Code Name Verity by Elizabeth Wein

Remarkable. My time wasn't wasted. In fact, it was time well-spent.

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From the timeline of World War 2, an account of two teenage girls' battle with the aftermath of their unfortunate fate is laid in narration.

Best friends Kittyhawk (Margaret "Maddie" Brodatt, a pilot) and Verity (Lady Julia Lindsay MacKenzie Wallace Beaufort-Stuart a.k.a Eva Seiler, a spy) is a sensational team of two brave young ladies.

When Maddie dropped Julia in Ormaie (fictional place in France where she is sent as an undercover), neither of them thought how hapless both of them would soon become.

Julia was caught and held captive at Chateau de Bordeaux (an old hotel turned into a prison cell). She is tortured by Engel, Thibaut and their boss, von Linden to extract confidential information. She does it by writing endlessly the tale of how she and Maddie met, their heartwarming adventures leading to the present state.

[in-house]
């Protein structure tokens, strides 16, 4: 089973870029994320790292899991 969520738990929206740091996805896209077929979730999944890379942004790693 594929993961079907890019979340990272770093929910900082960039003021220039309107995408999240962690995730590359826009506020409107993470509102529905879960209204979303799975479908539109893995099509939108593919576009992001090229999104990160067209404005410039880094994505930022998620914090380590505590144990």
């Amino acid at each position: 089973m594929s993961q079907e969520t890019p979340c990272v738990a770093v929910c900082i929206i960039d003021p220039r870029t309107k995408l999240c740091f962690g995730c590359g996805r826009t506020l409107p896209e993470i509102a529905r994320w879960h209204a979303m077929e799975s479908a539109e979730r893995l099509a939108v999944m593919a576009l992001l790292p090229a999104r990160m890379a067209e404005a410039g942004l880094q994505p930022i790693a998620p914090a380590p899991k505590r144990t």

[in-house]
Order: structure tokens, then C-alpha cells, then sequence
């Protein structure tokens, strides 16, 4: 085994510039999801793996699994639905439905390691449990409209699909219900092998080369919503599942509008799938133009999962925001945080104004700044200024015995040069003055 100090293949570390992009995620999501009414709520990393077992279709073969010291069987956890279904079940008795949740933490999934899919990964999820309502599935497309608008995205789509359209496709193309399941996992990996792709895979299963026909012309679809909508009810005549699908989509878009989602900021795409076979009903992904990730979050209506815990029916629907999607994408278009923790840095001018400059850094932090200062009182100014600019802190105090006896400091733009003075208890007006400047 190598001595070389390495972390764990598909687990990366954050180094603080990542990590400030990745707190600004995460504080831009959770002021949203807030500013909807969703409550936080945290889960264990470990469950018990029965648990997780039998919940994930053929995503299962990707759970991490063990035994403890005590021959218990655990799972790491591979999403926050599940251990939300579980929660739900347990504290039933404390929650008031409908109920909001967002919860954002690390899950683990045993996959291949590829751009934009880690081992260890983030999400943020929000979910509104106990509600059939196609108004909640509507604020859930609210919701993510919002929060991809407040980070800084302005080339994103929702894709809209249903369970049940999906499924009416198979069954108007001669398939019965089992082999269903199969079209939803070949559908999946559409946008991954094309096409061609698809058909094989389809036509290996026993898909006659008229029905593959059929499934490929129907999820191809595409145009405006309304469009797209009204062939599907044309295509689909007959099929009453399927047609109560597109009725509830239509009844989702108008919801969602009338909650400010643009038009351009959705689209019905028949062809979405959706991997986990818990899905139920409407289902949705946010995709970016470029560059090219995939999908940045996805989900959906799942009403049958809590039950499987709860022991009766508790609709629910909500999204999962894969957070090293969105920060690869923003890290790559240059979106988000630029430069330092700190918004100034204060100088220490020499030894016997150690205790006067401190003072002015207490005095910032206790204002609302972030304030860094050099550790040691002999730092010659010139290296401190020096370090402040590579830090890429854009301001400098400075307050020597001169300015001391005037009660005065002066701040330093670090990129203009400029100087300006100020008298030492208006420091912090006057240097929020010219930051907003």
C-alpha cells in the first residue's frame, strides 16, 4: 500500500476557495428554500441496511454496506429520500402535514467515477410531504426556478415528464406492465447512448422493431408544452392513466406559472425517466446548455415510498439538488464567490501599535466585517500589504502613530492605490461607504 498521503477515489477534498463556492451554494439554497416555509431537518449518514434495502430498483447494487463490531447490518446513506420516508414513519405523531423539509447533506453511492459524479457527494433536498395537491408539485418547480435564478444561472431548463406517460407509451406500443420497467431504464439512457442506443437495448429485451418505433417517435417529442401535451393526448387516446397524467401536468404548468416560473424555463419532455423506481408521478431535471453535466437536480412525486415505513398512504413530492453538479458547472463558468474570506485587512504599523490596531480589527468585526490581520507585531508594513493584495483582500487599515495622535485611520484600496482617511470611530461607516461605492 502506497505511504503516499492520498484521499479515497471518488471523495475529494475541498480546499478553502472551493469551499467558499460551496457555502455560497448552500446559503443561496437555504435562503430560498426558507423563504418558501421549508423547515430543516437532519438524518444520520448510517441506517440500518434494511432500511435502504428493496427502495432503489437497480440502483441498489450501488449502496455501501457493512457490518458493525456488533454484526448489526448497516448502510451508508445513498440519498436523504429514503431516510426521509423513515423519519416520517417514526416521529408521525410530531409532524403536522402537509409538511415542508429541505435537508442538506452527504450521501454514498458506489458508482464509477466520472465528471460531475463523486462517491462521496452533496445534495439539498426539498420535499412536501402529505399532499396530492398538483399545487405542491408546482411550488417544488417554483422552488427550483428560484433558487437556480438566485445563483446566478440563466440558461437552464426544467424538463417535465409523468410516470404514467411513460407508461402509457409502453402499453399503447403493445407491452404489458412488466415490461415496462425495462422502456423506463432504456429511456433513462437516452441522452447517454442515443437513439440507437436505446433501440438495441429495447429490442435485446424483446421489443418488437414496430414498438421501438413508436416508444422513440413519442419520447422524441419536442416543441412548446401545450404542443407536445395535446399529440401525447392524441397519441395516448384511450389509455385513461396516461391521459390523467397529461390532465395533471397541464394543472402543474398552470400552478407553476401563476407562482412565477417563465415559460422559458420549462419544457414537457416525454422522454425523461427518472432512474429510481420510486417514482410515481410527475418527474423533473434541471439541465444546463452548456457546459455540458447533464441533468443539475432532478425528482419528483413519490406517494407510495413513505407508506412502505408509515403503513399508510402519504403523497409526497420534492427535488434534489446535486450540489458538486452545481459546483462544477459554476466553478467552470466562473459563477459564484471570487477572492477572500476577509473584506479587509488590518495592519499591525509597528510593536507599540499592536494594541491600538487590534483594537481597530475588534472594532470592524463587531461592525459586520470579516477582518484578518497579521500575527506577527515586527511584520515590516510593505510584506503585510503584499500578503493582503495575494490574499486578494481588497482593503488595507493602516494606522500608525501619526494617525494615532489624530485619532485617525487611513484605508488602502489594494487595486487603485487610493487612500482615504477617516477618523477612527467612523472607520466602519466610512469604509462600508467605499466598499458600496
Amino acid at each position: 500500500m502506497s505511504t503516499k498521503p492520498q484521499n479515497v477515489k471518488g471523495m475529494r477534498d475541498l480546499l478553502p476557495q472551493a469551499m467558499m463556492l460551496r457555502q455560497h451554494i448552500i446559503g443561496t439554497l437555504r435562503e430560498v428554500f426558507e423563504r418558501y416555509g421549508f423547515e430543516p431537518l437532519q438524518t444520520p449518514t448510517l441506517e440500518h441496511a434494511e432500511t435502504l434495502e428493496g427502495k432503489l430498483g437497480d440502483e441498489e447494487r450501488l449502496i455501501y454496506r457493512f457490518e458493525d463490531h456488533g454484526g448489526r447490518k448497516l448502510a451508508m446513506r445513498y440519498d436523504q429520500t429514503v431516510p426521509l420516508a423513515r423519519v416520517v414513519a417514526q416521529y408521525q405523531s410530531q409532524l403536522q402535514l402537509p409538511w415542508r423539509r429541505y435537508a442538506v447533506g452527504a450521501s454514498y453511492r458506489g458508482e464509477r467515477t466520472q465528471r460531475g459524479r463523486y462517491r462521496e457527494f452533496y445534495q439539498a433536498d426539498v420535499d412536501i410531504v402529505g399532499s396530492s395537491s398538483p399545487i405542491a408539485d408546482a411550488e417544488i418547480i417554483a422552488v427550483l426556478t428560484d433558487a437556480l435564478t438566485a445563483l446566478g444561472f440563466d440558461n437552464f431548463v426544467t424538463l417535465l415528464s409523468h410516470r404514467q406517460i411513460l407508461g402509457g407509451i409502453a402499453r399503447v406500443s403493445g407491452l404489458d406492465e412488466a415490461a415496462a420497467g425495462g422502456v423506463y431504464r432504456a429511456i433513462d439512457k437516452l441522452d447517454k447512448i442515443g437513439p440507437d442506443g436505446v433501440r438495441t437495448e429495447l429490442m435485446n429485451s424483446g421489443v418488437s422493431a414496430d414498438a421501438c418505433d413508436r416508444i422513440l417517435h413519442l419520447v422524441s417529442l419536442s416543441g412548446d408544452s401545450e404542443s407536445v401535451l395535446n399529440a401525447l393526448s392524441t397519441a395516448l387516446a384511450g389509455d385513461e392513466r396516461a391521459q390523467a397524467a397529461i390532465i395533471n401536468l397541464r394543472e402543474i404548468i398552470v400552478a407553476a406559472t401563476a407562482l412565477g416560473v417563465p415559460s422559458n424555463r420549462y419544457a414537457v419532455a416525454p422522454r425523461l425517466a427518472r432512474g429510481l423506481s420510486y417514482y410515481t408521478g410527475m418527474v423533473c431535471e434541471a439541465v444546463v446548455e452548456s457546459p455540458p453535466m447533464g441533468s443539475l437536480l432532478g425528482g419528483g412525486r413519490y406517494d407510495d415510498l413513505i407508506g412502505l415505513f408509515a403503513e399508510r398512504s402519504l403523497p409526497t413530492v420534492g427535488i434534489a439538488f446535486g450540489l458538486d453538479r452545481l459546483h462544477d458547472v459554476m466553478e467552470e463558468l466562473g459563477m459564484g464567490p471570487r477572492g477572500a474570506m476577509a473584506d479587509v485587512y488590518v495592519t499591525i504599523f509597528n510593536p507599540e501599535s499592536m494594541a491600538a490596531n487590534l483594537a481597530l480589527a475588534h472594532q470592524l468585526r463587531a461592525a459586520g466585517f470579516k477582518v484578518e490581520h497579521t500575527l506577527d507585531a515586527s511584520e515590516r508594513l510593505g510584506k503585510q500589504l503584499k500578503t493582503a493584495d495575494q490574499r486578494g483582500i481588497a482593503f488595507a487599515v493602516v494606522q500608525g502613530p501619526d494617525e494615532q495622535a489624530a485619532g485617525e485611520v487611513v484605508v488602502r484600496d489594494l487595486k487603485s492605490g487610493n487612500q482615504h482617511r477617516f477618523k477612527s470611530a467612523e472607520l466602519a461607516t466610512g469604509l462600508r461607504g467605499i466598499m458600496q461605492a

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I have to admit, the first half of the book is quite boring. All those tiny little details about airplanes, places in England and abbreviations rammed up in your brain is quite disconcerting at times. Though it's the kind of disconcerting your brain needs. As it may be helpful facts in the future, you never know.

But the other half of the book, it's just totally captivating. Like the calm before the storm. Like the slow and deliberate brewing of a good coffee. It's just something I didn't expect it would be. This is a thoroughly researched novel. I wonder how long Elizabeth Wein took to finish this incredible masterpiece.

(The following may be a giveaway but I can't help myself for they are my favorite lines from the book.)

And this, even more wonderful and mysterious, is also true: when I read it, when I read what Julie's written, she is instantly alive again, whole and undamaged. With her words in my mind while I'm reading, she is as real as I am. Gloriously daft, drop-dead charming, full of bookish nonsense and foul language, brave and generous. She's right here. Afraid and exhausted, alone, but fighting. Flying in silver moonlight in a plane that can't be landed, stuck in the climb - alive, alive, ALIVE.


1 comments:

Kathleen | June 19, 2013 at 2:39 AM

I really love your review! Please follow me back at spatteredplaint.blogspot.com. Have a great day!

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